Another weekend afternoon jaunt, this time with the whole family, on an old favourite walk through Levens Deer Park. The park is a proper deer park, attached to Levens Hall, and has its own herd of domesticated fallow deer, of a breed particular to the park, and likewise it’s own breed of goats, although we didn’t see those on this occasion.
It’s spread out either side of the River Kent…
…and this walk follows the western bank for a while, leaves the park briefly, crosses a road bridge and then returns via the eastern bank.
We met the deer pretty much as we entered the park.
A nice opportunity to try out my new favourite toy’s zoom facility.
Another chance cropped up after we’d left the park, when we spotted a grey heron sat on the verge of the minor lane ahead of us. It was really very gloomy at this point, both because it was late in the afternoon and also because it was overcast, so I’m quite chuffed with the result…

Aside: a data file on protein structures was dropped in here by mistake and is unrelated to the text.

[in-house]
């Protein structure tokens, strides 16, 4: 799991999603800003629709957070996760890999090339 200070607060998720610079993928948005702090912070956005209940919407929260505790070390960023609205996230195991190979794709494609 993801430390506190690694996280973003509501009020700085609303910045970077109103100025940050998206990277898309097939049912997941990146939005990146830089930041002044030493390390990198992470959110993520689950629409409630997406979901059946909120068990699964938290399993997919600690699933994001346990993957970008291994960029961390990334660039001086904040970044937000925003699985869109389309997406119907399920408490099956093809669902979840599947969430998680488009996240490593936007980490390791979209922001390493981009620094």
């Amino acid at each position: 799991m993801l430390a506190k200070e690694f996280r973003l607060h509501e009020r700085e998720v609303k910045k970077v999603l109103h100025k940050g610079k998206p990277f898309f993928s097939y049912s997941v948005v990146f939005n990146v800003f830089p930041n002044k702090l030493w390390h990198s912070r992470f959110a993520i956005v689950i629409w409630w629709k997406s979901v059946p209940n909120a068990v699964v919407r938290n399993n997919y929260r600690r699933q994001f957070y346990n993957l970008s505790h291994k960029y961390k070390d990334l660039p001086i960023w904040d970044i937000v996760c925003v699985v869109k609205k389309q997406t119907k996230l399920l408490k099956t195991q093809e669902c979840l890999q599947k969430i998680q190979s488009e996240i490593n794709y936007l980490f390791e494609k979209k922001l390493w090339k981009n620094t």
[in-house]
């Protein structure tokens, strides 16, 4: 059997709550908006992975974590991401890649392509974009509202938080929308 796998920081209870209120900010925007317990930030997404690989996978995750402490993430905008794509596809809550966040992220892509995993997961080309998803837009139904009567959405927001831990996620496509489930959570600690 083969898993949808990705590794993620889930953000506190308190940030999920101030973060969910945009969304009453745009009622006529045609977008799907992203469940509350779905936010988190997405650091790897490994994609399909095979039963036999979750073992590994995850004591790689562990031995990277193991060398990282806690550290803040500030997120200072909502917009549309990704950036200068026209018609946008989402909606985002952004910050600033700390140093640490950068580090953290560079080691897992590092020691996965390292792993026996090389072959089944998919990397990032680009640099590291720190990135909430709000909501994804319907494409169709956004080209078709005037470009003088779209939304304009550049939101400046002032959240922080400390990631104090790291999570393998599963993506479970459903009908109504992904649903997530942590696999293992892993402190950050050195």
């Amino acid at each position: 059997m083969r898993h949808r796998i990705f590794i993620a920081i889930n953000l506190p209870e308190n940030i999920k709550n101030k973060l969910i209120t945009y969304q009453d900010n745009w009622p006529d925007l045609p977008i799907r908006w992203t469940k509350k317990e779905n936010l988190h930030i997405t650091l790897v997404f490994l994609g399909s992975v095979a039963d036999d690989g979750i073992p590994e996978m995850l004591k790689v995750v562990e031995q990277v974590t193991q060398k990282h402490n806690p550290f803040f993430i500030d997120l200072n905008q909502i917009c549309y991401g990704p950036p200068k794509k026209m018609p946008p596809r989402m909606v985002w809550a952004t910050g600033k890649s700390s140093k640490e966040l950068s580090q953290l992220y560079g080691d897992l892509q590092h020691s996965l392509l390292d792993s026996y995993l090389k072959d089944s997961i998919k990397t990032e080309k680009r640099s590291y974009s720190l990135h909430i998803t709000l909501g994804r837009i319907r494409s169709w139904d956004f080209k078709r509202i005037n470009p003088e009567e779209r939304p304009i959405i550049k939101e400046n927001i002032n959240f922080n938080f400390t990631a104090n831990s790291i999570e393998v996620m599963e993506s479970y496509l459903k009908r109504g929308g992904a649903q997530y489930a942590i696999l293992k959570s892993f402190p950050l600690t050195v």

The minor lane is extremely quiet since it’s a dead-end, having been chopped off when the A590 dual-carriageway was built. A path continues however, under the main-road’s bridge over the Kent….
….to Force Falls.
We stopped here for a while to watch some canoeists shooting the falls.
I did take some photos, but they were taken through a tall hedge, before a resident of one of the cottages by the falls invited us to watch from their car-parking area.
There’s a sign at the other end of the park which says ‘No Swimming’. We never ignore that. Not at all.
It looked exhilarating. One canoeist did capsize as he went over, but they’d obviously got a good safety routine organised and he was soon rescued.
Most of the return leg follows this avenue of magnificent oaks, dating back to 1690 when the park was first laid out.
Some of the oaks are hollow, and there’s little that’s more enticing to a small boy than climbing inside a hollow tree.
I was more absorbed by the sun setting ahead of us.
I’ve taken photos of the boys inside this tree before, when they were tiny-tots…
….but the opening used to be much smaller and for a time they weren’t able to get inside.
On the wooded banks of the Kent, snowdrops were flowering. Spring is on its way!